How to Be Successful in the 21st Century
A story about a Taxi driver, two technology companies and doing right by the Customer.
Every so often, we meet people who inspire us. This inspiration is usually born out of a combination of their personality and the life story they share. Recently, while on a business trip to Munich, I had the privilege of meeting such a person and an interesting side effect to this encounter was the business question it helped me solve.
I had just finished presenting NetApp's Cloud vision to a group of IT professionals and asked reception to order me a taxi back to the hotel. The taxi arrived and it was a beautiful Mercedes S-Class http://www5.mercedes-benz.com/en/vehicles/passenger-cars/s-class/; a stark comparison to the beat up Taxi I had that morning. The driver got lost and ironically --due to the pricing model being tied to the meter-- he profited from his mistake.
I sat down in this beautiful automobile and the driver turns to me and says, “how come I don't know you!?” “Well, we can change that right now”, I said as I extended my and hand to introduce myself. He told me his name was Nuri! And I responded to that, “ah, your the one”. I've been at NetApp for 13 years and for as long as I can remember I've heard stories about Nuri from other NetAppers.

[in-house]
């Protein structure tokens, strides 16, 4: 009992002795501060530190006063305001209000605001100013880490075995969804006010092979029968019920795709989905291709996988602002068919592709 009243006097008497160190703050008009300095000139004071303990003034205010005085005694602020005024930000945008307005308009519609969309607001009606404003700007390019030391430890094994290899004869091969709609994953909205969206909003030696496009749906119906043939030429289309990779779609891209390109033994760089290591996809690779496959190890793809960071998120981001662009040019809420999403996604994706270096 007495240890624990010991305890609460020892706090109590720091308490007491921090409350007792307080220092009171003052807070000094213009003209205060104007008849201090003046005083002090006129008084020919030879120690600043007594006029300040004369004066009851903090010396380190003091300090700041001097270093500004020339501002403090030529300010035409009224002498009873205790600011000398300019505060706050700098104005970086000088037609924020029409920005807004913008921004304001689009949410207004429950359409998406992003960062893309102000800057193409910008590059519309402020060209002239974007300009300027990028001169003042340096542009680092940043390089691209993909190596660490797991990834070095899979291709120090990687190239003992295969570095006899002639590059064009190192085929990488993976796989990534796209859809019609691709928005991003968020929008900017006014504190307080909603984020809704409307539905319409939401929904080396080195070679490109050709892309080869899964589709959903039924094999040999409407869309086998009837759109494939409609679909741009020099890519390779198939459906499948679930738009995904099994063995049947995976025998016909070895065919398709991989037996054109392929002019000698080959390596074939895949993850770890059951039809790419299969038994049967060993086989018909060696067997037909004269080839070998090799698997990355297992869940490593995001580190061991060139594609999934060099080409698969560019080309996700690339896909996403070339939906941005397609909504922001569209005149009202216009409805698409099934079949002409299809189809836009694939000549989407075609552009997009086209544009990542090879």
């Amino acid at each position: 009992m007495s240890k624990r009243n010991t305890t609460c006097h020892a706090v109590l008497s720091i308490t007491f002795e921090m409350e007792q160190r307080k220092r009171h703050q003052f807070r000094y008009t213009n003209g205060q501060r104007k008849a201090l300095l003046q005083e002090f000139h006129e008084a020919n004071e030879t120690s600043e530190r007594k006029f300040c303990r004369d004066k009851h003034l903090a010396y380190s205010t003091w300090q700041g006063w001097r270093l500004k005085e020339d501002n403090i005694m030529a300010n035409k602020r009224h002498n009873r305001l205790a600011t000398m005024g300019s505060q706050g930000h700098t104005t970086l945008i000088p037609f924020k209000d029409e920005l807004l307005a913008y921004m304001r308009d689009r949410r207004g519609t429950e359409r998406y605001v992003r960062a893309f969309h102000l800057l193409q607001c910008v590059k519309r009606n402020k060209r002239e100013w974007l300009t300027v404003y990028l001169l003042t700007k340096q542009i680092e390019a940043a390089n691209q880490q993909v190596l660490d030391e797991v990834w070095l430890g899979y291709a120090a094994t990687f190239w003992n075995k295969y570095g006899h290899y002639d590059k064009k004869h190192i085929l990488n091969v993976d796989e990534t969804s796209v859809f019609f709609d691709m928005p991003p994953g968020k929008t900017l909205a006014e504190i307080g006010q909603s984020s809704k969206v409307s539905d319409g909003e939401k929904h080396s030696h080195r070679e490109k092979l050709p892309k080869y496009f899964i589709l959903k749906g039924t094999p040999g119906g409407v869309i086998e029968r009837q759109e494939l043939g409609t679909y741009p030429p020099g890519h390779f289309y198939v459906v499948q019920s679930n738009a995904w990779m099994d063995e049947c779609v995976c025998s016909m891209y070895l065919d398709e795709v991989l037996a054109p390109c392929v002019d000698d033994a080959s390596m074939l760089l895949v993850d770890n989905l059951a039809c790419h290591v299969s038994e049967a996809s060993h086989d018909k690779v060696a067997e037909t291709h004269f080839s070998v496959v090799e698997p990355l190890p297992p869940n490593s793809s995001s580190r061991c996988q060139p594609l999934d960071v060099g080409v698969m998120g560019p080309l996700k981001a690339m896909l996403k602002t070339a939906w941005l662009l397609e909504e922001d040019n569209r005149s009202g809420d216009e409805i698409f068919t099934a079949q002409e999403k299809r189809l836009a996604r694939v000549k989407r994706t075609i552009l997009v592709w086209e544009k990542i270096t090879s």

He told me that NetApp changed his life. Quite a bold statement yet one I could relate to given that I had joined the company at the ripe age of 25 and owe everything I know about business and technology to NetApp and my Undergraduate Business Education.
Ten years ago, to start his work as a Taxi driver, Nuri had an old E-Class Mercedes that he purchased 2nd hand. He had entered a market, which was saturated by other Taxi companies, and margins that were very dependent on the total journey distance. During this same time, NetApp had an office, which was in close proximity to a hotel but not close enough that visitors could easily walk there. As you can imagine, each time a taxi would be ordered, the driver would get upset given the poor economics of having to drive all the way to the office only to realize a small fare journey. We’ve all been in this situation and it can be nerve racking both for the customer and the driver.
When looking back on our lives we can often recognize that particular tipping point where our attitudes, habits and character coincide in the right situation that changes everything. This moment 10 years ago was Nuri’s.
A NetApp Executive had a car ordered to bring him from the NetApp Munich office to this same hotel hotel but this time it was Nuri in his 2ndhand taxi. When told of the destination, Nuri responded with a positive, customer friendly attitude in that it was his pleasure to take him to the hotel. This was a complete departure from what every person going from this office to the hotel had experienced. Nuri, was essentially putting his customer first and his eye off the Taxi fare margin. This NetApp executive was so impressed that he put in a request to NetApp Work Place Resources to use Nuri whenever possible.